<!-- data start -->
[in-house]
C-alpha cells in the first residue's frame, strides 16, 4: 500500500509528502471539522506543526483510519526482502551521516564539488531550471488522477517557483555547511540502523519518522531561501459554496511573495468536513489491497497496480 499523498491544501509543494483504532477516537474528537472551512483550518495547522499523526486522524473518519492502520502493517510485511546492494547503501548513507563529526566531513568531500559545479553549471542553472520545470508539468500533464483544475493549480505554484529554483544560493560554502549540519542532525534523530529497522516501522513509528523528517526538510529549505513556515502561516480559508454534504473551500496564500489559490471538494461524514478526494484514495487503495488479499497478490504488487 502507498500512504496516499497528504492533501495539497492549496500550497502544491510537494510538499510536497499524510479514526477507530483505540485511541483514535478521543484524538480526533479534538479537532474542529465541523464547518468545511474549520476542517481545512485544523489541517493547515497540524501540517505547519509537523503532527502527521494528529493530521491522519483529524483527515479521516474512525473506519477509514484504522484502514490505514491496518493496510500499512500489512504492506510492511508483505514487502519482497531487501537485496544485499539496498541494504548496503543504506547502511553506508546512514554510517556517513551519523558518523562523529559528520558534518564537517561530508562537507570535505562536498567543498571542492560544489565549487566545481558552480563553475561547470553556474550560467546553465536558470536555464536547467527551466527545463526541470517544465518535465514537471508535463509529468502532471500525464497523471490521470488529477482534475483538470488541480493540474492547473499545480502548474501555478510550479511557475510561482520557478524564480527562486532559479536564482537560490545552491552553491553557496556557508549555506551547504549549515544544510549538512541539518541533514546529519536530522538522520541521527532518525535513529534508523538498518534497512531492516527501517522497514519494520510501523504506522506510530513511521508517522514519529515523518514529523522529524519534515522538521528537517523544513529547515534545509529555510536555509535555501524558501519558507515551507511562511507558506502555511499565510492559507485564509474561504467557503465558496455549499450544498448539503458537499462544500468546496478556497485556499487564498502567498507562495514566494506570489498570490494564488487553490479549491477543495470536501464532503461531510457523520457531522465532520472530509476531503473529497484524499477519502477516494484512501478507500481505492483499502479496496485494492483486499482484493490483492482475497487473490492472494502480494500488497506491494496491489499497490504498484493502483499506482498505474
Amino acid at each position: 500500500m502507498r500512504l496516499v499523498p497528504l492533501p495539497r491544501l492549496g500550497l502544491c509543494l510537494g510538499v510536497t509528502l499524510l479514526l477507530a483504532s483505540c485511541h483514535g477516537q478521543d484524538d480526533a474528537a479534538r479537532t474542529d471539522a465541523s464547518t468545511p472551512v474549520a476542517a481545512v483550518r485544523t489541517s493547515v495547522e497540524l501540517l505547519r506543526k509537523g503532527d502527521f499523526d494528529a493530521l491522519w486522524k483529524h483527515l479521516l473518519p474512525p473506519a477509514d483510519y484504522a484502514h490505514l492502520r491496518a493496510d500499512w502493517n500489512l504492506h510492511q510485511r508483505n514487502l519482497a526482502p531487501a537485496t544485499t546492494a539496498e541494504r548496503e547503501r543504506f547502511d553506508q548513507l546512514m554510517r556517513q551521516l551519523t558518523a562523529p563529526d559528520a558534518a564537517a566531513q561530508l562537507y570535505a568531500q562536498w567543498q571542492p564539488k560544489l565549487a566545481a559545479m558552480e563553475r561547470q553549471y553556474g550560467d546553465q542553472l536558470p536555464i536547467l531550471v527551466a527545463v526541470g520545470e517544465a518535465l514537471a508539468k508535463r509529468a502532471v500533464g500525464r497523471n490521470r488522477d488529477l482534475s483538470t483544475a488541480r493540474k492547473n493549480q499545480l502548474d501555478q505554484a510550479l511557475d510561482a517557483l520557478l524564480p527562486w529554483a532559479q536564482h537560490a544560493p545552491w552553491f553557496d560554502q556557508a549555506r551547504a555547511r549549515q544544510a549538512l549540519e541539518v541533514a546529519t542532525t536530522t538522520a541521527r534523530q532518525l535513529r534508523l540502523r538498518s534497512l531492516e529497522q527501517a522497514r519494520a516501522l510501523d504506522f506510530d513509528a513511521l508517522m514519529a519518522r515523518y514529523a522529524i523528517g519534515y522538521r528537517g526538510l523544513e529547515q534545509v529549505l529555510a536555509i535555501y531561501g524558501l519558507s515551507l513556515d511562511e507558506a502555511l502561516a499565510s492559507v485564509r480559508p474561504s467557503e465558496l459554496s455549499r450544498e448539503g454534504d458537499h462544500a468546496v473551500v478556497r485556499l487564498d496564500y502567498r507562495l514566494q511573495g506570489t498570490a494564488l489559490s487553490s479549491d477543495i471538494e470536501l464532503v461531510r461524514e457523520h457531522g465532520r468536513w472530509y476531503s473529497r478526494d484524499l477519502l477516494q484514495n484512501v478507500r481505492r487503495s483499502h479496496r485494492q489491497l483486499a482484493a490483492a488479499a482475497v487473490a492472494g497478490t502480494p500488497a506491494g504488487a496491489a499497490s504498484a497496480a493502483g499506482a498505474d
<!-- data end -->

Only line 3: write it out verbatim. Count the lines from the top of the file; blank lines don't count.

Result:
Amino acid at each position: 500500500m502507498r500512504l496516499v499523498p497528504l492533501p495539497r491544501l492549496g500550497l502544491c509543494l510537494g510538499v510536497t509528502l499524510l479514526l477507530a483504532s483505540c485511541h483514535g477516537q478521543d484524538d480526533a474528537a479534538r479537532t474542529d471539522a465541523s464547518t468545511p472551512v474549520a476542517a481545512v483550518r485544523t489541517s493547515v495547522e497540524l501540517l505547519r506543526k509537523g503532527d502527521f499523526d494528529a493530521l491522519w486522524k483529524h483527515l479521516l473518519p474512525p473506519a477509514d483510519y484504522a484502514h490505514l492502520r491496518a493496510d500499512w502493517n500489512l504492506h510492511q510485511r508483505n514487502l519482497a526482502p531487501a537485496t544485499t546492494a539496498e541494504r548496503e547503501r543504506f547502511d553506508q548513507l546512514m554510517r556517513q551521516l551519523t558518523a562523529p563529526d559528520a558534518a564537517a566531513q561530508l562537507y570535505a568531500q562536498w567543498q571542492p564539488k560544489l565549487a566545481a559545479m558552480e563553475r561547470q553549471y553556474g550560467d546553465q542553472l536558470p536555464i536547467l531550471v527551466a527545463v526541470g520545470e517544465a518535465l514537471a508539468k508535463r509529468a502532471v500533464g500525464r497523471n490521470r488522477d488529477l482534475s483538470t483544475a488541480r493540474k492547473n493549480q499545480l502548474d501555478q505554484a510550479l511557475d510561482a517557483l520557478l524564480p527562486w529554483a532559479q536564482h537560490a544560493p545552491w552553491f553557496d560554502q556557508a549555506r551547504a555547511r549549515q544544510a549538512l549540519e541539518v541533514a546529519t542532525t536530522t538522520a541521527r534523530q532518525l535513529r534508523l540502523r538498518s534497512l531492516e529497522q527501517a522497514r519494520a516501522l510501523d504506522f506510530d513509528a513511521l508517522m514519529a519518522r515523518y514529523a522529524i523528517g519534515y522538521r528537517g526538510l523544513e529547515q534545509v529549505l529555510a536555509i535555501y531561501g524558501l519558507s515551507l513556515d511562511e507558506a502555511l502561516a499565510s492559507v485564509r480559508p474561504s467557503e465558496l459554496s455549499r450544498e448539503g454534504d458537499h462544500a468546496v473551500v478556497r485556499l487564498d496564500y502567498r507562495l514566494q511573495g506570489t498570490a494564488l489559490s487553490s479549491d477543495i471538494e470536501l464532503v461531510r461524514e457523520h457531522g465532520r468536513w472530509y476531503s473529497r478526494d484524499l477519502l477516494q484514495n484512501v478507500r481505492r487503495s483499502h479496496r485494492q489491497l483486499a482484493a490483492a488479499a482475497v487473490a492472494g497478490t502480494p500488497a506491494g504488487a496491489a499497490s504498484a497496480a493502483g499506482a498505474d